The Jersey Downpours - An Update

A couple days ago, I wrote about the absence of evidence that "heavy downpours are really increasing dramatically" in the most populated regions of New Jersey.  Of course, the impetus for this discussion is that climate change impacts are widely used to justify increased public infrastructure spending.  As has been widely discussed at AT and elsewhere, such climate-related justifications are often not supported by the climate data itself.

Some climate activists were concerned that my article appeared to consider only the city of Newark and thus was not representative for the bulk of New Jersey's population.  These types of concerns are unwarranted.

First off, NOAA's National Weather Service database provides what are termed “areas” of data that are representative of a region.  Thus, the “Newark Area” data is broadly indicative of the area in and around Newark, which is where the majority of the state's population resides.

Of equal importance, the climate activists may be interested to know just how poor the climate record is for most of New Jersey.  The following table shows the individual NOAA-NWS climate sites and their corresponding trends – or absence of significant trends – in the number of days each year having 1, 1.5, or 2 inches or more of precipitation since 1970.

Only six of the 19 stations have sufficiently complete climate records since 1970 on which to conduct reliable trend analyses.  And of these six stations, only one (Atlantic City International Airport) has significant increasing trends in what we would consider days with heavy precipitation.  But only a very small proportion of New Jersey's residents live in and around Atlantic City.

Consequently, this suite of climate data provides no evidence that “heavy downpours are really increasing dramatically” throughout New Jersey.  More to the point: New Jersey's climate data is terribly inconsistent over the past few decades, and thus it is not clear how anyone could unequivocally conclude that “heavy downpours are really increasing dramatically” throughout the state.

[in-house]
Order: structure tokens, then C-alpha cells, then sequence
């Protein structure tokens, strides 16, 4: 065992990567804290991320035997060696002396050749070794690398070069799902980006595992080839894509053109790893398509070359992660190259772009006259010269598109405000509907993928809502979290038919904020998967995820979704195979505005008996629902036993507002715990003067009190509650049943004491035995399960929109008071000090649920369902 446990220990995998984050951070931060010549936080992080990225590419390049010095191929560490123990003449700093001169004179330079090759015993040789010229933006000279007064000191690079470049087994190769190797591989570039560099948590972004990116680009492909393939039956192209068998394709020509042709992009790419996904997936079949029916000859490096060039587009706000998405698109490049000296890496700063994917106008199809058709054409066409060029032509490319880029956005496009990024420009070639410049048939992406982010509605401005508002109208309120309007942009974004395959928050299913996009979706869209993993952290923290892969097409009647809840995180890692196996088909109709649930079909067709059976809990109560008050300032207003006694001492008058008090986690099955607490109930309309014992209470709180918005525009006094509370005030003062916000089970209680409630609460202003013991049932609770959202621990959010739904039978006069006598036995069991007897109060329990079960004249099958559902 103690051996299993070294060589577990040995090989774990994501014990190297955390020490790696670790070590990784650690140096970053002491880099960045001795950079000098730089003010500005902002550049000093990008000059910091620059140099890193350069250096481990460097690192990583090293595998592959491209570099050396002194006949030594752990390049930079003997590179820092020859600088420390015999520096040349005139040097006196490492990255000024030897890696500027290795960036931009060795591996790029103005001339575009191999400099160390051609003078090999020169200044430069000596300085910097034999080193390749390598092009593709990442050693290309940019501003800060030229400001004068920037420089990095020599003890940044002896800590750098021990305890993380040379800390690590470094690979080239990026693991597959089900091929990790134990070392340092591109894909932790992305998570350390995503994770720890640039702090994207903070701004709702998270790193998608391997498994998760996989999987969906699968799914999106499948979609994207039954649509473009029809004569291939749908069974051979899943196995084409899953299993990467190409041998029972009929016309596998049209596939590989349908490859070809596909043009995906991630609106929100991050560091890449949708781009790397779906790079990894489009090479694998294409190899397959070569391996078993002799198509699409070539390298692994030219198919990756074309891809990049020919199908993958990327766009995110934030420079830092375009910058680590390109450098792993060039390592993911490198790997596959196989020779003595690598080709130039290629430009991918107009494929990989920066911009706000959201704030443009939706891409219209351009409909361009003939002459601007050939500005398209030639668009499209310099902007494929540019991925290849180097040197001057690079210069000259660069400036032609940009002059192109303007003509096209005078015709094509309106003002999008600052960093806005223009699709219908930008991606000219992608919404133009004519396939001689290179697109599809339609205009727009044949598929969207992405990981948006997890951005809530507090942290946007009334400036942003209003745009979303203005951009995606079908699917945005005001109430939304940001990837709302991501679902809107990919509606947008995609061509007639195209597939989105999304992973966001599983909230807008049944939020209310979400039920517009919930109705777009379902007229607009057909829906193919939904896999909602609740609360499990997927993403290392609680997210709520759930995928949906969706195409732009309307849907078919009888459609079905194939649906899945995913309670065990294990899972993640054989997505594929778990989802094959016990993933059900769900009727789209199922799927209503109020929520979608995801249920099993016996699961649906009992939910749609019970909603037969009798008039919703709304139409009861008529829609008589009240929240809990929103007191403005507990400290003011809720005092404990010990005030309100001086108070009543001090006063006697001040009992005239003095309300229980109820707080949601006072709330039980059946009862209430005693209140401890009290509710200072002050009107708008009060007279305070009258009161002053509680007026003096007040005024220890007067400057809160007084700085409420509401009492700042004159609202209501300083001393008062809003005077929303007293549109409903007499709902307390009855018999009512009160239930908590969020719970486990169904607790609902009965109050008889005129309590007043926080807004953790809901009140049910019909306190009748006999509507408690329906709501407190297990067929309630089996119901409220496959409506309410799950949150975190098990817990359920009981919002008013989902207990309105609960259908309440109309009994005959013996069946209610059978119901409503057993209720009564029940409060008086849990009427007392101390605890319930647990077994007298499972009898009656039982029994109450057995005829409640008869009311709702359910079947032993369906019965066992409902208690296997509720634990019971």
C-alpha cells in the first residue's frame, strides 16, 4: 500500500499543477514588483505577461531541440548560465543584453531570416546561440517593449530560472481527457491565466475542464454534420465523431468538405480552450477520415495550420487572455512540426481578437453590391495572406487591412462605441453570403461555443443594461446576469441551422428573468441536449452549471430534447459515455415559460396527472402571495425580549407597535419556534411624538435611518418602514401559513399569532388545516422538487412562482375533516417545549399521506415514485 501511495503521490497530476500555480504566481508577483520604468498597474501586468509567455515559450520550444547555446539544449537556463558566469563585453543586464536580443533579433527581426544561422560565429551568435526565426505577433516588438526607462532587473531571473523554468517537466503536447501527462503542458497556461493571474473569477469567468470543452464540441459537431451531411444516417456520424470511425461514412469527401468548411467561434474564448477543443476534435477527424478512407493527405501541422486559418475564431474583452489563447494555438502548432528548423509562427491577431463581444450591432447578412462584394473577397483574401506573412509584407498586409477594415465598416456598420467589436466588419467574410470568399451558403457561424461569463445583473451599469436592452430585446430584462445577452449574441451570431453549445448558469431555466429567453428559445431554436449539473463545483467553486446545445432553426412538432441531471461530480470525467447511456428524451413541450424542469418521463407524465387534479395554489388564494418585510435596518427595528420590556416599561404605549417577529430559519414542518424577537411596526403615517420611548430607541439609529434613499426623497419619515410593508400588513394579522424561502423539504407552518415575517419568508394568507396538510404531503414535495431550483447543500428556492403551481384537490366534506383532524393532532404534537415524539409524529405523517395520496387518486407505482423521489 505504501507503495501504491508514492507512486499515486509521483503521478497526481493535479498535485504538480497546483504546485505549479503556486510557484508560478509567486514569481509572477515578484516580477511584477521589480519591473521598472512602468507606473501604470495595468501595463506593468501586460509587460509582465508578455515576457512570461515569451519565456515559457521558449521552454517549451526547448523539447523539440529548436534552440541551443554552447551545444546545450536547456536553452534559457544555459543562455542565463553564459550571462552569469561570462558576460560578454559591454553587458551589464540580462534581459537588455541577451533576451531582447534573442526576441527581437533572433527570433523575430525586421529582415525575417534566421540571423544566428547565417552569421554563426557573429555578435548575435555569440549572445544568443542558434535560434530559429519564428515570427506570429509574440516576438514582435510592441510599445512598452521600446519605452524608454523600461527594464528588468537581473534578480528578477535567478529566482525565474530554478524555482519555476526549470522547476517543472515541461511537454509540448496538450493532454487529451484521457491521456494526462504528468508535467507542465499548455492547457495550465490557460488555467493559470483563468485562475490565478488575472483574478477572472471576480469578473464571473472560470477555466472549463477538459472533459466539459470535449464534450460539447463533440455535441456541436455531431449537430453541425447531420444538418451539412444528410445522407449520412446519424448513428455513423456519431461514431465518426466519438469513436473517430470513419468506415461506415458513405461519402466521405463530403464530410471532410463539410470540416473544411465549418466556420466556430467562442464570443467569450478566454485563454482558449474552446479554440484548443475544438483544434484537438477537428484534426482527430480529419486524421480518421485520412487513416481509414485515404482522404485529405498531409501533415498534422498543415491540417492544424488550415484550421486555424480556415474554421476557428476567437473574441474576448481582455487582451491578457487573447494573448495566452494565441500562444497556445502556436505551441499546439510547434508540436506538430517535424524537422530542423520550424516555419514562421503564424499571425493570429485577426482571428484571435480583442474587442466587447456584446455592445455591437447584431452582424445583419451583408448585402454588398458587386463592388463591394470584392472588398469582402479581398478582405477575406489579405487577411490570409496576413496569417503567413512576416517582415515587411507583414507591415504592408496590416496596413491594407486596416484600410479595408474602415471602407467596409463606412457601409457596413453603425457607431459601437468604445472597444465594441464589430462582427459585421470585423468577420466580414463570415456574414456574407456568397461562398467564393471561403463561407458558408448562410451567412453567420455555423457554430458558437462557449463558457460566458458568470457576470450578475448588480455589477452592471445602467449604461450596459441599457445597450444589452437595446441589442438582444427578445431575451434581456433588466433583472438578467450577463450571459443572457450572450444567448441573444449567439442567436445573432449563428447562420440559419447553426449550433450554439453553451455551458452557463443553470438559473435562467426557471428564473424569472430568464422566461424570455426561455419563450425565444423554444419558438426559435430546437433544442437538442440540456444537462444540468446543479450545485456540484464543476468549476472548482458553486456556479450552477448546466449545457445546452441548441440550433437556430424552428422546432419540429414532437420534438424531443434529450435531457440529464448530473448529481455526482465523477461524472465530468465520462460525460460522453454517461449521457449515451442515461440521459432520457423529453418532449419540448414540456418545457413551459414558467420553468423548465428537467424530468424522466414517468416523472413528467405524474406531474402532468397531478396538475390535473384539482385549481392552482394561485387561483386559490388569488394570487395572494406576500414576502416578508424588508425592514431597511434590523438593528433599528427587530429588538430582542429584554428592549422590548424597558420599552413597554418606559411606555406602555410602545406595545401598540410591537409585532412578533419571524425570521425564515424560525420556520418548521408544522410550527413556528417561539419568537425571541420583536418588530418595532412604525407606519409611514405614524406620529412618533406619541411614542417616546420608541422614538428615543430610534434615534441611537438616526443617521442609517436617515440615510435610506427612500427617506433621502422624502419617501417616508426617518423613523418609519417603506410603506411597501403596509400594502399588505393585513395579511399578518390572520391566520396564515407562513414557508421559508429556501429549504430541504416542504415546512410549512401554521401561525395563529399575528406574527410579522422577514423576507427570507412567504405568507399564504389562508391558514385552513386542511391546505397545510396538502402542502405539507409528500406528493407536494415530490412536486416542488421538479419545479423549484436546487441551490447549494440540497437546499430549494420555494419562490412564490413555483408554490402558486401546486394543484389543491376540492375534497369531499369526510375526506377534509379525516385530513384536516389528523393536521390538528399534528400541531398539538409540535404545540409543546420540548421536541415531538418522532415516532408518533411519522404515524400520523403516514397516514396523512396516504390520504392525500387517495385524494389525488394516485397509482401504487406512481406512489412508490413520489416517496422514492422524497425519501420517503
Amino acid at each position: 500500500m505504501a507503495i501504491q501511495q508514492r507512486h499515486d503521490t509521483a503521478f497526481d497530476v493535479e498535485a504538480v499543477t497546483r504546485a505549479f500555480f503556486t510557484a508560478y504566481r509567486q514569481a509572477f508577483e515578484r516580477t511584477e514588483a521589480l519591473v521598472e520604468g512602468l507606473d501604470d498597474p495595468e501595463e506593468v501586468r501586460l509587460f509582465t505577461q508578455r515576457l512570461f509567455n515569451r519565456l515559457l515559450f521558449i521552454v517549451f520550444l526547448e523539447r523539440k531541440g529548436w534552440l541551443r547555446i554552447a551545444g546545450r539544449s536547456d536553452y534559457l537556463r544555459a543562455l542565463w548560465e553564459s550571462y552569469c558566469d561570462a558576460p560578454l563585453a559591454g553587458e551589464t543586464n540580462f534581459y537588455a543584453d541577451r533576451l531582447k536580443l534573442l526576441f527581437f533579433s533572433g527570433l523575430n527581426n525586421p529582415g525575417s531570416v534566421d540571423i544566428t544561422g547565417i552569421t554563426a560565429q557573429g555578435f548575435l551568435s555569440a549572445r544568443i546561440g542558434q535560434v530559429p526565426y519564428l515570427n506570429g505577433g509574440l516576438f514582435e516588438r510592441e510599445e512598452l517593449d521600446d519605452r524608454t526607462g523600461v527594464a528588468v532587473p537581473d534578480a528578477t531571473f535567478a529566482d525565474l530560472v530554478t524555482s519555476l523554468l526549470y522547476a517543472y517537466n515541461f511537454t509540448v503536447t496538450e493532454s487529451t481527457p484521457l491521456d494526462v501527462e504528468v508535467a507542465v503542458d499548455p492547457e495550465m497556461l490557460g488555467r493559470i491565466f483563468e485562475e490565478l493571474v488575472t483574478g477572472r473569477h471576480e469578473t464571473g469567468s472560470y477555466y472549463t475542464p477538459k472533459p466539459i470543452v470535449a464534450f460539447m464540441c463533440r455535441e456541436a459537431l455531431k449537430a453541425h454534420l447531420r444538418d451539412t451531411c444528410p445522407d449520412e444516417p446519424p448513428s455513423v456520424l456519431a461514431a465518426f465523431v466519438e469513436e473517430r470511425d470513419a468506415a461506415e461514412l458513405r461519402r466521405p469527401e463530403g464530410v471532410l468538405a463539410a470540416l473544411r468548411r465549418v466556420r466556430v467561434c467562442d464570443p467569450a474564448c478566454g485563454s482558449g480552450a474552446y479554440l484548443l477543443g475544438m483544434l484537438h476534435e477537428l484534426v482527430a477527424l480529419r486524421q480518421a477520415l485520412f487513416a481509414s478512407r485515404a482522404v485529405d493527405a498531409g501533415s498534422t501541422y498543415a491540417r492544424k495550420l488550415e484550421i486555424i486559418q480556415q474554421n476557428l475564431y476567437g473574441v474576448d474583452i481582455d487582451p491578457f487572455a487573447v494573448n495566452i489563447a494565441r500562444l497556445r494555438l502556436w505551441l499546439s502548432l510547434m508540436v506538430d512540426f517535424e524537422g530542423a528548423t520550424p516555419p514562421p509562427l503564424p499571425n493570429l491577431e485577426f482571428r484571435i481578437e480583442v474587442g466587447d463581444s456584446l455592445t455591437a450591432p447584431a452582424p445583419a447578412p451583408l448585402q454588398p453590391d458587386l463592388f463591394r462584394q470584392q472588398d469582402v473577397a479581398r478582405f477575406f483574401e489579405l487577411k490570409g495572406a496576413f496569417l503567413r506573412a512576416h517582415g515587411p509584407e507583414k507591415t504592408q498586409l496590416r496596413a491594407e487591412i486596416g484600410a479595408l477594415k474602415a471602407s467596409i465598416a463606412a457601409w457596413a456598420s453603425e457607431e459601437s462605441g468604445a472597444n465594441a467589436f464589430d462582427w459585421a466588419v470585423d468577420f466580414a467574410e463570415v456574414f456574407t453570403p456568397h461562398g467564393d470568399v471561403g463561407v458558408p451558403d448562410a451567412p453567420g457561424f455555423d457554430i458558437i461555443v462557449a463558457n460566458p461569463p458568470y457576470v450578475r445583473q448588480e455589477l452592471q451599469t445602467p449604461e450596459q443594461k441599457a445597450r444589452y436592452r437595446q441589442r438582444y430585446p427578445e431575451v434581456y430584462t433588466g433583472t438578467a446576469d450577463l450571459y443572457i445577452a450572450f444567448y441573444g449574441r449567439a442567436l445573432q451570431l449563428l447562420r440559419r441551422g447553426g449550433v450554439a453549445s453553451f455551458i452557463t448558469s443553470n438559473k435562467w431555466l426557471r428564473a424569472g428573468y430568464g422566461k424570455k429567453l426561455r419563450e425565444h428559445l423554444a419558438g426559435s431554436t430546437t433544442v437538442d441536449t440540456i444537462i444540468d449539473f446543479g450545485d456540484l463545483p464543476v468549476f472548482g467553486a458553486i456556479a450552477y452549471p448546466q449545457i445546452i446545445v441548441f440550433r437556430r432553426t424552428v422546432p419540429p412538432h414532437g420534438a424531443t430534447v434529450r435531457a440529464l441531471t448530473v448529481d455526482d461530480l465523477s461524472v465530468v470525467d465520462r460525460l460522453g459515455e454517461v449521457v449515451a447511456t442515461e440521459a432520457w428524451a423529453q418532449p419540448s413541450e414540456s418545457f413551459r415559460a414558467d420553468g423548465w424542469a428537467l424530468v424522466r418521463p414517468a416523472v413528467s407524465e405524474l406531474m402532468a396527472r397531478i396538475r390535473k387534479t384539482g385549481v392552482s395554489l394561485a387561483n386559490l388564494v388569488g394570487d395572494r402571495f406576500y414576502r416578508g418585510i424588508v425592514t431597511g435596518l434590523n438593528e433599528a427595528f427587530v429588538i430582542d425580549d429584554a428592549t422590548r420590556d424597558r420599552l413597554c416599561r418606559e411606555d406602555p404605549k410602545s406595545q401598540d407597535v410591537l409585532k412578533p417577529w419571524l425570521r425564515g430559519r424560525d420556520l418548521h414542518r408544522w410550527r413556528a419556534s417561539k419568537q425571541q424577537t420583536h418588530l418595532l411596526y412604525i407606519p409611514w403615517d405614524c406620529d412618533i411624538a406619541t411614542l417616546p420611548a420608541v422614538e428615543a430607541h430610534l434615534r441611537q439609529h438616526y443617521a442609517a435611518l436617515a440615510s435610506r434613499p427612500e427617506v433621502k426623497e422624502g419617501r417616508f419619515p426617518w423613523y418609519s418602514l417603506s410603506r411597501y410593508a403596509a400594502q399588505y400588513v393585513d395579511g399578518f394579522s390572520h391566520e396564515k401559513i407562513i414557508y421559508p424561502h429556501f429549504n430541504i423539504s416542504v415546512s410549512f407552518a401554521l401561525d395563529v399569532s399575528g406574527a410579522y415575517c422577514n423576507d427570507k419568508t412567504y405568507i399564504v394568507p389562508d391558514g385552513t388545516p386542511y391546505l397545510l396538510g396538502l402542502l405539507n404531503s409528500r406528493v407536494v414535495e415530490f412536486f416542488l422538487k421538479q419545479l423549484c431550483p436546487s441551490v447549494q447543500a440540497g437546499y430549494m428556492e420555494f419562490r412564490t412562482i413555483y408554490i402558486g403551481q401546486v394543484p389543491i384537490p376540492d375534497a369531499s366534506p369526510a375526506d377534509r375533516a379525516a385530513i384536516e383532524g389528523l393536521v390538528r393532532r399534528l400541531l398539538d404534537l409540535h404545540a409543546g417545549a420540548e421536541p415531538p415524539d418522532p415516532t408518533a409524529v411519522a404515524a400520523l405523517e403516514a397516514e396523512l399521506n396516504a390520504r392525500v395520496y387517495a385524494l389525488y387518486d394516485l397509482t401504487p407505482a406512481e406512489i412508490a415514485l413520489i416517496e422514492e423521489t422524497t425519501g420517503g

A couple days ago, I wrote about the absence of evidence that "heavy downpours are really increasing dramatically" in the most populated regions of New Jersey.  Of course, the impetus for this discussion is that climate change impacts are widely used to justify increased public infrastructure spending.  As has been widely discussed at AT and elsewhere, such climate-related justifications are often not supported by the climate data itself.

Some climate activists were concerned that my article appeared to consider only the city of Newark and thus was not representative for the bulk of New Jersey's population.  These types of concerns are unwarranted.

First off, NOAA's National Weather Service database provides what are termed “areas” of data that are representative of a region.  Thus, the “Newark Area” data is broadly indicative of the area in and around Newark, which is where the majority of the state's population resides.

Of equal importance, the climate activists may be interested to know just how poor the climate record is for most of New Jersey.  The following table shows the individual NOAA-NWS climate sites and their corresponding trends – or absence of significant trends – in the number of days each year having 1, 1.5, or 2 inches or more of precipitation since 1970.

Only six of the 19 stations have sufficiently complete climate records since 1970 on which to conduct reliable trend analyses.  And of these six stations, only one (Atlantic City International Airport) has significant increasing trends in what we would consider days with heavy precipitation.  But only a very small proportion of New Jersey's residents live in and around Atlantic City.

Consequently, this suite of climate data provides no evidence that “heavy downpours are really increasing dramatically” throughout New Jersey.  More to the point: New Jersey's climate data is terribly inconsistent over the past few decades, and thus it is not clear how anyone could unequivocally conclude that “heavy downpours are really increasing dramatically” throughout the state.